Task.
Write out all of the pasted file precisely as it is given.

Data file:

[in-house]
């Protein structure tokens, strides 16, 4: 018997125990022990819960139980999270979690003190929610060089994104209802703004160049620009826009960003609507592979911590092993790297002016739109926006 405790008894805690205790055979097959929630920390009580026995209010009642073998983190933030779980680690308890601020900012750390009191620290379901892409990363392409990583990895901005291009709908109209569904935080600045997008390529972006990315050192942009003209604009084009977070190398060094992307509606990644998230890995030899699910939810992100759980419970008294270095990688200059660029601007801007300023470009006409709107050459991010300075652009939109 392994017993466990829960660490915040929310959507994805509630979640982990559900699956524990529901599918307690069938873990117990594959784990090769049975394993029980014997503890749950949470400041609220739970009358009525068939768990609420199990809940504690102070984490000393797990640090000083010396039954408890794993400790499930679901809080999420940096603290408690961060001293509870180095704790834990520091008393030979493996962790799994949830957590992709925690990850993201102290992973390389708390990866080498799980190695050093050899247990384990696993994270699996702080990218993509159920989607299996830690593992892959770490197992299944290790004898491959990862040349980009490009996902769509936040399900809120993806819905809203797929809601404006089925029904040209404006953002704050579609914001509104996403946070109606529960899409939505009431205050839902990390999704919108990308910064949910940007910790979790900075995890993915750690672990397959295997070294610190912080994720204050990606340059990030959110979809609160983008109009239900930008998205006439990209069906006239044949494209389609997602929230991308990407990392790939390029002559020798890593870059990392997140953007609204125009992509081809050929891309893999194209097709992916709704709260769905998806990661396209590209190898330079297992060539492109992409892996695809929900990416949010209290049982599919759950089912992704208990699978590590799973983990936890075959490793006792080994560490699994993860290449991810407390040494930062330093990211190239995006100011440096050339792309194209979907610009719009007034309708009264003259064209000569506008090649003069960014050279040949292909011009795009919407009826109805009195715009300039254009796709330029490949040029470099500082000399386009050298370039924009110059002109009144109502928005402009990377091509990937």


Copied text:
[in-house]
């Protein structure tokens, strides 16, 4: 018997125990022990819960139980999270979690003190929610060089994104209802703004160049620009826009960003609507592979911590092993790297002016739109926006 405790008894805690205790055979097959929630920390009580026995209010009642073998983190933030779980680690308890601020900012750390009191620290379901892409990363392409990583990895901005291009709908109209569904935080600045997008390529972006990315050192942009003209604009084009977070190398060094992307509606990644998230890995030899699910939810992100759980419970008294270095990688200059660029601007801007300023470009006409709107050459991010300075652009939109 392994017993466990829960660490915040929310959507994805509630979640982990559900699956524990529901599918307690069938873990117990594959784990090769049975394993029980014997503890749950949470400041609220739970009358009525068939768990609420199990809940504690102070984490000393797990640090000083010396039954408890794993400790499930679901809080999420940096603290408690961060001293509870180095704790834990520091008393030979493996962790799994949830957590992709925690990850993201102290992973390389708390990866080498799980190695050093050899247990384990696993994270699996702080990218993509159920989607299996830690593992892959770490197992299944290790004898491959990862040349980009490009996902769509936040399900809120993806819905809203797929809601404006089925029904040209404006953002704050579609914001509104996403946070109606529960899409939505009431205050839902990390999704919108990308910064949910940007910790979790900075995890993915750690672990397959295997070294610190912080994720204050990606340059990030959110979809609160983008109009239900930008998205006439990209069906006239044949494209389609997602929230991308990407990392790939390029002559020798890593870059990392997140953007609204125009992509081809050929891309893999194209097709992916709704709260769905998806990661396209590209190898330079297992060539492109992409892996695809929900990416949010209290049982599919759950089912992704208990699978590590799973983990936890075959490793006792080994560490699994993860290449991810407390040494930062330093990211190239995006100011440096050339792309194209979907610009719009007034309708009264003259064209000569506008090649003069960014050279040949292909011009795009919407009826109805009195715009300039254009796709330029490949040029470099500082000399386009050298370039924009110059002109009144109502928005402009990377091509990937």